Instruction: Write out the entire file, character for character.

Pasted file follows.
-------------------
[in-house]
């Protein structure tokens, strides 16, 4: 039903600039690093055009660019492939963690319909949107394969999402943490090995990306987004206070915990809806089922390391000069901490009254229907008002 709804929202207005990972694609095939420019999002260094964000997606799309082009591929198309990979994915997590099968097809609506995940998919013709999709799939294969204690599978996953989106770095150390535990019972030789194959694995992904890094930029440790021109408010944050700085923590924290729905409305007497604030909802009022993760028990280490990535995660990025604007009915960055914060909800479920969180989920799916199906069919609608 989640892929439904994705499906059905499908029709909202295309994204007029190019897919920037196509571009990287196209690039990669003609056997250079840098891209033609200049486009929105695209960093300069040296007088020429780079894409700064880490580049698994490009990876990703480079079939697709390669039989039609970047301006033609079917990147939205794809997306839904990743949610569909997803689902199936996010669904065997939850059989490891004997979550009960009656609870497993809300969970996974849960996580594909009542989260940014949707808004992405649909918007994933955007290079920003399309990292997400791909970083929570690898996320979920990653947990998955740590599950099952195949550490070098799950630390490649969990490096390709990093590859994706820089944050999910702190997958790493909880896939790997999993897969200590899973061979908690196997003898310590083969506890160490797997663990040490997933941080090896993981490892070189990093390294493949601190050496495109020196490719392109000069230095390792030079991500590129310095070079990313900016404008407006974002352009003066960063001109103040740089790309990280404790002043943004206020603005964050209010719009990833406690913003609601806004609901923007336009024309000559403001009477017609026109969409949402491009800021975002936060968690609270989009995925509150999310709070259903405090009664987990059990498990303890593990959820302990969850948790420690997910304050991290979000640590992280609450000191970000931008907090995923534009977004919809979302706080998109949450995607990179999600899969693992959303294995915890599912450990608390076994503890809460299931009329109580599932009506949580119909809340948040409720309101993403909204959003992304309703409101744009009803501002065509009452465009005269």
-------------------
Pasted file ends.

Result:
[in-house]
């Protein structure tokens, strides 16, 4: 039903600039690093055009660019492939963690319909949107394969999402943490090995990306987004206070915990809806089922390391000069901490009254229907008002 709804929202207005990972694609095939420019999002260094964000997606799309082009591929198309990979994915997590099968097809609506995940998919013709999709799939294969204690599978996953989106770095150390535990019972030789194959694995992904890094930029440790021109408010944050700085923590924290729905409305007497604030909802009022993760028990280490990535995660990025604007009915960055914060909800479920969180989920799916199906069919609608 989640892929439904994705499906059905499908029709909202295309994204007029190019897919920037196509571009990287196209690039990669003609056997250079840098891209033609200049486009929105695209960093300069040296007088020429780079894409700064880490580049698994490009990876990703480079079939697709390669039989039609970047301006033609079917990147939205794809997306839904990743949610569909997803689902199936996010669904065997939850059989490891004997979550009960009656609870497993809300969970996974849960996580594909009542989260940014949707808004992405649909918007994933955007290079920003399309990292997400791909970083929570690898996320979920990653947990998955740590599950099952195949550490070098799950630390490649969990490096390709990093590859994706820089944050999910702190997958790493909880896939790997999993897969200590899973061979908690196997003898310590083969506890160490797997663990040490997933941080090896993981490892070189990093390294493949601190050496495109020196490719392109000069230095390792030079991500590129310095070079990313900016404008407006974002352009003066960063001109103040740089790309990280404790002043943004206020603005964050209010719009990833406690913003609601806004609901923007336009024309000559403001009477017609026109969409949402491009800021975002936060968690609270989009995925509150999310709070259903405090009664987990059990498990303890593990959820302990969850948790420690997910304050991290979000640590992280609450000191970000931008907090995923534009977004919809979302706080998109949450995607990179999600899969693992959303294995915890599912450990608390076994503890809460299931009329109580599932009506949580119909809340948040409720309101993403909204959003992304309703409101744009009803501002065509009452465009005269």